From The Ark Valley Voice (Jan Wondra):
Those caught in the July 1 rainstorm said it was like weeks of monsoon rains — that came all at once.
Thursday evening’s deluge gave the entire county some much-needed moisture — but it flooded Salida’s main streets several inches deep in places, as the storm sewers couldn’t keep up. Tourists and visitors in downtown Salida scrambled to find shelter from the continuing downpour that began there just before 7:00 p.m., as the slow-moving front hung over the Arkansas River Valley.
The National Weather Service issued flood warnings throughout the area from late afternoon onward. As of 1:00 p.m. Friday, it again issued flood warnings across the Chaffee County area until at least 4:00 p.m. MST. They included the message that the storms have the potential for dangerous and life-threatening situations to develop…
The storm caused the infamous Chalk Creek Canyon “dip” to flow, closing CR 162 and routing residents and camping visitors to the canyon onto the gravelled back route south of Mt. Princeton Hot Springs, where the downpour had flooded parts of that county road as well…
Chaffee County quickly moved from immediate concerns over agricultural ditch water shortages and drought to flooding concerns, especially in the burn scar areas left by the Decker Fire and the Hayden Pass Fire.
While residents of Buena Vista reported much lower rain amounts, more than two inches fell in the Chalk Creek Canyon, with estimates of three to four inches in the southern half of the county…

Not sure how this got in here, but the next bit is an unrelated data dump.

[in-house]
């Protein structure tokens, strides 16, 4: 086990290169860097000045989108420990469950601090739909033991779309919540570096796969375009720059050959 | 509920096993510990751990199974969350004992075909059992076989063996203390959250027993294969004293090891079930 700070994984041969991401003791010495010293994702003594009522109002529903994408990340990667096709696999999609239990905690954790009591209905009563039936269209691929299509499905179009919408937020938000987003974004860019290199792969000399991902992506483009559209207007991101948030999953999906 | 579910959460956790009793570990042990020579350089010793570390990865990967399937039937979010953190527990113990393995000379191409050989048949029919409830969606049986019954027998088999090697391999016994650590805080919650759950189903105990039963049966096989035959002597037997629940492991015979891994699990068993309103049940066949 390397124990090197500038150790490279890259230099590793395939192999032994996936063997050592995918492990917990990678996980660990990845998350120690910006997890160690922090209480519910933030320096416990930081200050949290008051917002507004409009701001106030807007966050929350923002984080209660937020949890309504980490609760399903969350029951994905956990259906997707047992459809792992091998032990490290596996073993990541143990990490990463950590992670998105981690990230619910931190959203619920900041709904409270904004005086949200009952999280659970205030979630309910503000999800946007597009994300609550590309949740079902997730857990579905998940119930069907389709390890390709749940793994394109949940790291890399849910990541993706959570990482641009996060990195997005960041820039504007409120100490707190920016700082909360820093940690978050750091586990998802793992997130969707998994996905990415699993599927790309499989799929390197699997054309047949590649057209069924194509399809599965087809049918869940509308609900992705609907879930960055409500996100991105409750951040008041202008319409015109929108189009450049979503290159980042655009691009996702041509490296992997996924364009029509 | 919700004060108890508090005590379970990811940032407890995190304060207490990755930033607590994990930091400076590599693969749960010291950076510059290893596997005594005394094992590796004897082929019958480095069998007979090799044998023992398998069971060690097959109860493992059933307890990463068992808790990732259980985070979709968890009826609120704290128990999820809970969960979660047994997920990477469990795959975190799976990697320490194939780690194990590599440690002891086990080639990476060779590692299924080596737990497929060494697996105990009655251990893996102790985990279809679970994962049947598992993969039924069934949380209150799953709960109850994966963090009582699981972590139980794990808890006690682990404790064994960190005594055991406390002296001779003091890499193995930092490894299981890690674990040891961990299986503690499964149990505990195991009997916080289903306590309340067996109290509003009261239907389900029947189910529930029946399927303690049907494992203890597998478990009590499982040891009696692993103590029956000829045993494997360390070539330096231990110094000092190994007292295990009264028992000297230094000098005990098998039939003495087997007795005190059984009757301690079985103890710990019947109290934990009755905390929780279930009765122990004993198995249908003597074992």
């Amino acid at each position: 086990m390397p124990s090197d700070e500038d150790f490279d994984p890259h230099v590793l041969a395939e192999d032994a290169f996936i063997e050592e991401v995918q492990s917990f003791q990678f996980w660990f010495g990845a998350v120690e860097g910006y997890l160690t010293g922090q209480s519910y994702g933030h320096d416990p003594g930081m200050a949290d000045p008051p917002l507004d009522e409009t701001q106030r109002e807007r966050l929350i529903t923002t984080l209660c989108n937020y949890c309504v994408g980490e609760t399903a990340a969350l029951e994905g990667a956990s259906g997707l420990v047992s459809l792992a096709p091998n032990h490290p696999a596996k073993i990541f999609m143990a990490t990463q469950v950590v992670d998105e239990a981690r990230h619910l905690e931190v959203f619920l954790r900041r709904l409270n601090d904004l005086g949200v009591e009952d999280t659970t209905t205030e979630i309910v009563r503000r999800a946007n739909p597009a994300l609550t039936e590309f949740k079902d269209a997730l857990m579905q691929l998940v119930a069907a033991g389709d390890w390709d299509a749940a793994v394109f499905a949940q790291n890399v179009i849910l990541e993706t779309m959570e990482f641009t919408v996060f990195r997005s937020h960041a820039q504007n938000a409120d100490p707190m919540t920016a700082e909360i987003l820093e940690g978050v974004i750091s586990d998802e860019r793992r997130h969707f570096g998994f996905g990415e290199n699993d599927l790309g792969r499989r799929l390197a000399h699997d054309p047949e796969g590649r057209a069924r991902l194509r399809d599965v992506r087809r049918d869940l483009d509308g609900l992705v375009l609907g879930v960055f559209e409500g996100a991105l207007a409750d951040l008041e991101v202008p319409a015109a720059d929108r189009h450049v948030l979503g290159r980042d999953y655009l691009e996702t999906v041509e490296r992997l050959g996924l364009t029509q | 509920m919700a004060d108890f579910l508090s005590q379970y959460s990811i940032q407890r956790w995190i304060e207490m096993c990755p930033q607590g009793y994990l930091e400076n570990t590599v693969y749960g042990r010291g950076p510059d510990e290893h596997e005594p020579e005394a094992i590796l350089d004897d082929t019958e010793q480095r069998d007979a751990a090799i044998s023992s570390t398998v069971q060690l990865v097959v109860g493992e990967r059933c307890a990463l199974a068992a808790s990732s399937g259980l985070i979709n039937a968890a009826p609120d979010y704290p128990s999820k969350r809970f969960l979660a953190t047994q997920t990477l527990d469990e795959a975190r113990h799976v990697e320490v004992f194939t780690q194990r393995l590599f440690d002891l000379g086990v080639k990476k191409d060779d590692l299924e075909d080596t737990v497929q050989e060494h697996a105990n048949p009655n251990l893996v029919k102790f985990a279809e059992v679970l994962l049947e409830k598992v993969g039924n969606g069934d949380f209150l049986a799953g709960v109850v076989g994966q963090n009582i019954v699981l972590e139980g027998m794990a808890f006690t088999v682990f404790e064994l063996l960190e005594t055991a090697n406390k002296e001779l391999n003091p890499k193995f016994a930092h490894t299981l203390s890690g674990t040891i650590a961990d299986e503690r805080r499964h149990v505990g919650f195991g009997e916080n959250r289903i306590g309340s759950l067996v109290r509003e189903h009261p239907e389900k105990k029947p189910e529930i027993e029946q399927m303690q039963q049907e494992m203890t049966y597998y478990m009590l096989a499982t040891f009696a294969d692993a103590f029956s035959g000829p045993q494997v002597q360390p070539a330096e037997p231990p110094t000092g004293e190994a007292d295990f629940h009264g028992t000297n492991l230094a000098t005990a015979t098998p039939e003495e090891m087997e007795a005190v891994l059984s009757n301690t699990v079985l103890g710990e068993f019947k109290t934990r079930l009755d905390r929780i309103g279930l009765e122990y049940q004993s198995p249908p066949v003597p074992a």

Muddy torrents are shown above, coursing through the CR 111 flood diversion ditch in Salida. Earlier flows washed over the banks, as evidenced by the pooled waters on either side. Video courtesy of area resident Maureen Parsons.
In other parts of the south end of the county, localized flash floods occurred on the north side of Methodist Mountain. Most flood controls worked but there is damage reported between CR 110-111.
Flooding also appears to have happened up and downstream along the South Arkansas (unconfirmed at press time), which has had little water the past few days…
Residents of the Central Colorado Rockies know that what is called the “summer monsoon flow” is what we depend upon for summer moisture. The storm clouds that boil up over the Sawatch and Sangre de Cristo mountain ranges in mid-afternoon often bring short-lived showers, clearing again in time for evening barbeques.
From OutThereColorado.com (Breanna Sneeringer):
Strong storms brought heavy rain to Colorado’s Front Range on Thursday, causing flash flooding in some areas with more rain likely on the way.
Many streets in Greeley experienced flash flooding on Thursday afternoon after torrential downpours dropped an estimated 3 to 4 inches of rain in about an hour over the city, according to the National Weather Service (NWS) in Boulder.